15-million former Facebook users in the US have left the platform since the end of 2017 and the majority of those leaving the platform falling in the 12 to 34-year-old demographic according to the latest figures from Edison Research. The social media platform is still the most-used in the country, with around 61-percent in the 12-and-older category using Facebook.
Use has conversely increased among older demographics, including the 55-and-older group and most who have left are said to have migrated to Facebook-owned Instagram. 80-percent of US residents over the age of 12 are still using either Twitter, Snapchat, or Facebook.
That means that only a small number of those who are leaving are abandoning social media outright but the number still isn't good news for the platform itself as it represents approximately 6-percent of the nation's population. This is also the second year in a row that Edison has noted a decrease in overall US users.
Where's the discrepancy?
The figures reported by Edison Research are in stark contrast to the figures reported in Facebook's own earnings call for the fourth quarter and full year 2018, reported in late January. That shouldn't be too surprising since that report accounts for all Facebook activity around the world and more loosely defines who a 'user' is, according to Edison Research president Larry Rosin.
More directly, the research firm tried to determine whether or not people in the US are actively using Facebook rather than how many people might visit the site or open the app once or twice in a given timeframe.
According to Facebook's numbers, the company's user base grew by nine percent in terms of both daily and monthly active users, year-over-year in 2018. The former figure fell in at 1.52 billion while the latter number registered at 2.32 billion. A decrease of 15 million users from that is minuscule — although not insignificant — but Edison Research and the social media giant aren't using the same metrics so a direct comparison doesn't reveal much.
Facebook also noted that approximately 2.7 billion users participate at least once per month on its other apps, including Instagram in its most recent report.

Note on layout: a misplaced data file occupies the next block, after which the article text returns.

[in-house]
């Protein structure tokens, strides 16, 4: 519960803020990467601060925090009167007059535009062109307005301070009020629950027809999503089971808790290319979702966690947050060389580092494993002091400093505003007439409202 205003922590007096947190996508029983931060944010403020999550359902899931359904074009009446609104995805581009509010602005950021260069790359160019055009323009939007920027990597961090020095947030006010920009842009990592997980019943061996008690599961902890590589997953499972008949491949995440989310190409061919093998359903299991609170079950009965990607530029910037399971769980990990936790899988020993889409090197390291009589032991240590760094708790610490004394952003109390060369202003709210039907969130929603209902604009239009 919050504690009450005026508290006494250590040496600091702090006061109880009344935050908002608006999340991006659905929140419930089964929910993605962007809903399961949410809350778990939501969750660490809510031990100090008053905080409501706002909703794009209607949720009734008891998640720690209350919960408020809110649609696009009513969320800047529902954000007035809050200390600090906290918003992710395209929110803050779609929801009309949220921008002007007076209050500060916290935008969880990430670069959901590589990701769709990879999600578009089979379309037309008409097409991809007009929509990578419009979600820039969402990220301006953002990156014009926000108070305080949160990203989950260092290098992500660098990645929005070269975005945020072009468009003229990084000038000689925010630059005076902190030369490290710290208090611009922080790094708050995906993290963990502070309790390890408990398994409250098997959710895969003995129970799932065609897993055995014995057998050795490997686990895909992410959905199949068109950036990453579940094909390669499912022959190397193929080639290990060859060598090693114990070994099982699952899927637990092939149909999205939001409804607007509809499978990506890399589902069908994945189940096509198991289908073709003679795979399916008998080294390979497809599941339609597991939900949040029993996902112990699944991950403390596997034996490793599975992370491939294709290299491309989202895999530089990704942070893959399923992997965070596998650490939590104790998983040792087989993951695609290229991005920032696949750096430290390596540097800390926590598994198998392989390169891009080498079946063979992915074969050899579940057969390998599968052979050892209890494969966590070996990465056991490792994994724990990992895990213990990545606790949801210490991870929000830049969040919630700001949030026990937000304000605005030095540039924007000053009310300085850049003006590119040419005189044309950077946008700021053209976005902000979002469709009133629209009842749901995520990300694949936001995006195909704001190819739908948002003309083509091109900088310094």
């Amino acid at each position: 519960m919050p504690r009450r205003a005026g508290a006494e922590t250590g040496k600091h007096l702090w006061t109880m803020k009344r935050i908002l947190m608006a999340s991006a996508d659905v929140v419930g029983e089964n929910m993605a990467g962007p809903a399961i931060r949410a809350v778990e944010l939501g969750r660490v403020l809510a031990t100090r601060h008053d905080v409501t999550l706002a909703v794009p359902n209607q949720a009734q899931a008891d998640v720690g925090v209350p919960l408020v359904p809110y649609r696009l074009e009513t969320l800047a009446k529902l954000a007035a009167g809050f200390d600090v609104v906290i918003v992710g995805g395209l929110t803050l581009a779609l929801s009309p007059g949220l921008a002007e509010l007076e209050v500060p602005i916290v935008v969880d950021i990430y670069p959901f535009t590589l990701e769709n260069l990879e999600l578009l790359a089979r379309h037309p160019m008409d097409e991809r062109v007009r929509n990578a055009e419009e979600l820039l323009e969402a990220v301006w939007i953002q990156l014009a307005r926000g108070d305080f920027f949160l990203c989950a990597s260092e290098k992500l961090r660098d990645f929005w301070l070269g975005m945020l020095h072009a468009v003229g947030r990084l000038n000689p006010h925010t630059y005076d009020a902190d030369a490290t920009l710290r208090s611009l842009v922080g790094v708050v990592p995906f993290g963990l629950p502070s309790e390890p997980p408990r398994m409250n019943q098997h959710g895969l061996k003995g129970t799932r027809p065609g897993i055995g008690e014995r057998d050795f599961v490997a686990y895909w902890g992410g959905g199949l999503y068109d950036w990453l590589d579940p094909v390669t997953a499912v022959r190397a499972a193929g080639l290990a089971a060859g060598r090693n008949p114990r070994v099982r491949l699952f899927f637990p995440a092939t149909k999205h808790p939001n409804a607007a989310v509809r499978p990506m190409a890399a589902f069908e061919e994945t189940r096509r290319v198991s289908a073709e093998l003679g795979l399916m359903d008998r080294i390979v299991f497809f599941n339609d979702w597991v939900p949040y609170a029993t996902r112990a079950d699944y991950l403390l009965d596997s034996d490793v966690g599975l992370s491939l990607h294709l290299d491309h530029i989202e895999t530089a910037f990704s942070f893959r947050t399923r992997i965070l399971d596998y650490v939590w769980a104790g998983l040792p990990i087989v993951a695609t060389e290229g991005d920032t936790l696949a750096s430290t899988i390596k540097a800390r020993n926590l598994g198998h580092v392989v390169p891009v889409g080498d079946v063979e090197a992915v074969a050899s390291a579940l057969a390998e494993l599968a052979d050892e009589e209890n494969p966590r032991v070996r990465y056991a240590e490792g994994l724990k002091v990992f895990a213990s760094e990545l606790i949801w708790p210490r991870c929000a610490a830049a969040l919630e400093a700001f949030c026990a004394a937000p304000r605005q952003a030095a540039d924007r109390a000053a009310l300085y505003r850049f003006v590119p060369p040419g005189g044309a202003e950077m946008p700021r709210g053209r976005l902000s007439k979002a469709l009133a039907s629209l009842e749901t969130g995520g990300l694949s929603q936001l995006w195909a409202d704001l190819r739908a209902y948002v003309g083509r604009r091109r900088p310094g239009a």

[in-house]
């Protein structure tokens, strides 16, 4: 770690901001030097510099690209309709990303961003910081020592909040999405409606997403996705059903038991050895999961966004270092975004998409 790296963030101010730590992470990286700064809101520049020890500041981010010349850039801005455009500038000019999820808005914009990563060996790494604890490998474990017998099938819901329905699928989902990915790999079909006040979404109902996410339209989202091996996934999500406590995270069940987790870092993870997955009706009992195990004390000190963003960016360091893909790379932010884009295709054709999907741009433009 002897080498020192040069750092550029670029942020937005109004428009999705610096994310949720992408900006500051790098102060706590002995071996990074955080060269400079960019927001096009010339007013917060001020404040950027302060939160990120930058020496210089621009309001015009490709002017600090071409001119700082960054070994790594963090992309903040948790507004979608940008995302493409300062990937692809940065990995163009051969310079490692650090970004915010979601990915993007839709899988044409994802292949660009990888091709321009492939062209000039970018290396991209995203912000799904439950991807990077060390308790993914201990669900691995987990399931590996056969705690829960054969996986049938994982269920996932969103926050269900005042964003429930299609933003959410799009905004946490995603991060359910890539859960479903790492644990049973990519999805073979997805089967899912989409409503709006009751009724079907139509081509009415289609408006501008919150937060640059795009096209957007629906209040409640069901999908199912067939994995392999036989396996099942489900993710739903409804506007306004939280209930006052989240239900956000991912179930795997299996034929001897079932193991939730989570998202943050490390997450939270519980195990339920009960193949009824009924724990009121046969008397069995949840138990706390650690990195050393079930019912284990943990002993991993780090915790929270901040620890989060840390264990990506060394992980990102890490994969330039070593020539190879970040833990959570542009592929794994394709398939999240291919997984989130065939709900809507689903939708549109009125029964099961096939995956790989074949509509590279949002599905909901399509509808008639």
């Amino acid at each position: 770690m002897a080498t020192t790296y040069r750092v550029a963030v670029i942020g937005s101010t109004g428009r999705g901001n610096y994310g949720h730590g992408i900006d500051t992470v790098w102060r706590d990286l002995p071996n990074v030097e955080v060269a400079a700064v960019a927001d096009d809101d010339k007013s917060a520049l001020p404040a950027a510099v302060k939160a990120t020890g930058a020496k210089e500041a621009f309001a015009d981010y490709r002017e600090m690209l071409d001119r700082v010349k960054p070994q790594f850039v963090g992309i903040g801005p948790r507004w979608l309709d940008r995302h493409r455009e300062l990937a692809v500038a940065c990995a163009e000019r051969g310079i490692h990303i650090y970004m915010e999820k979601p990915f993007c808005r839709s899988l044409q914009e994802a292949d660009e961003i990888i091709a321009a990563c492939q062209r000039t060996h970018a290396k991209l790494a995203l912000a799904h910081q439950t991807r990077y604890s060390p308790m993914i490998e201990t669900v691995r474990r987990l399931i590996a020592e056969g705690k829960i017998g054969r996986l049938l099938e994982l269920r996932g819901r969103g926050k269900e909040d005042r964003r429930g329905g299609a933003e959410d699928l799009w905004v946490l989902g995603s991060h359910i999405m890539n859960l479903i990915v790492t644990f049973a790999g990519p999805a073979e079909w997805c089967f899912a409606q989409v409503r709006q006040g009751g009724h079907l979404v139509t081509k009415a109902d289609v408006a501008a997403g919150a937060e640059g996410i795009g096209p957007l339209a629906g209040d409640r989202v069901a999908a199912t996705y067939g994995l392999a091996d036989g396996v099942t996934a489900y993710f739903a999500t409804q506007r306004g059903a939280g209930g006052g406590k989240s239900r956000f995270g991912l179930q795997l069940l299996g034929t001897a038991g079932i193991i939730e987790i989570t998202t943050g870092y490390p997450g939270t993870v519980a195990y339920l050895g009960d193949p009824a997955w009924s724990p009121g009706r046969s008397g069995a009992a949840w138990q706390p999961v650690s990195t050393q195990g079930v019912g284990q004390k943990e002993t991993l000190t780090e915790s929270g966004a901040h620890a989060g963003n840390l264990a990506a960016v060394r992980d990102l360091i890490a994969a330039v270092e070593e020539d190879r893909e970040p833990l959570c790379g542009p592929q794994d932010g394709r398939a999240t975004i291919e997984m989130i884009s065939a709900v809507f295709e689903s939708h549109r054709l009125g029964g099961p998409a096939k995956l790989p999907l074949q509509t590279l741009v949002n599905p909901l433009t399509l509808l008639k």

The "why" is less clear
Determining exactly why users in the US are apparently removing themselves from Facebook's primary service and platform is not a straightforward affair. Facebook's internally recorded figures have continued on their growth trajectory in spite of an abundance of negative press about the company stemming from its many missteps and breaches over the past two years. That's also in spite of apparently less scandalous speculation about the company's role in election tampering and an apparent disdain for user privacy.
Because several secondary social media platforms are being operated under Facebook's business, including Instagram and Snapchat, the decrease in figures reported by Edison Research is unlikely to impact its practices. As noted above, many who are leaving the platform are heading to Facebook's other properties as an alternative.
All of that seems to indicate that the drop in users is more closely related to a natural decrease in interest than to any gaffe on the part of the company.
Facebook's reported growth globally, occurring at the same time, could be attributed to its steady increase to efforts in emerging markets and resourced allocated toward slimmed down variants of its multiple applications for use on low-speed networks and low-data plans.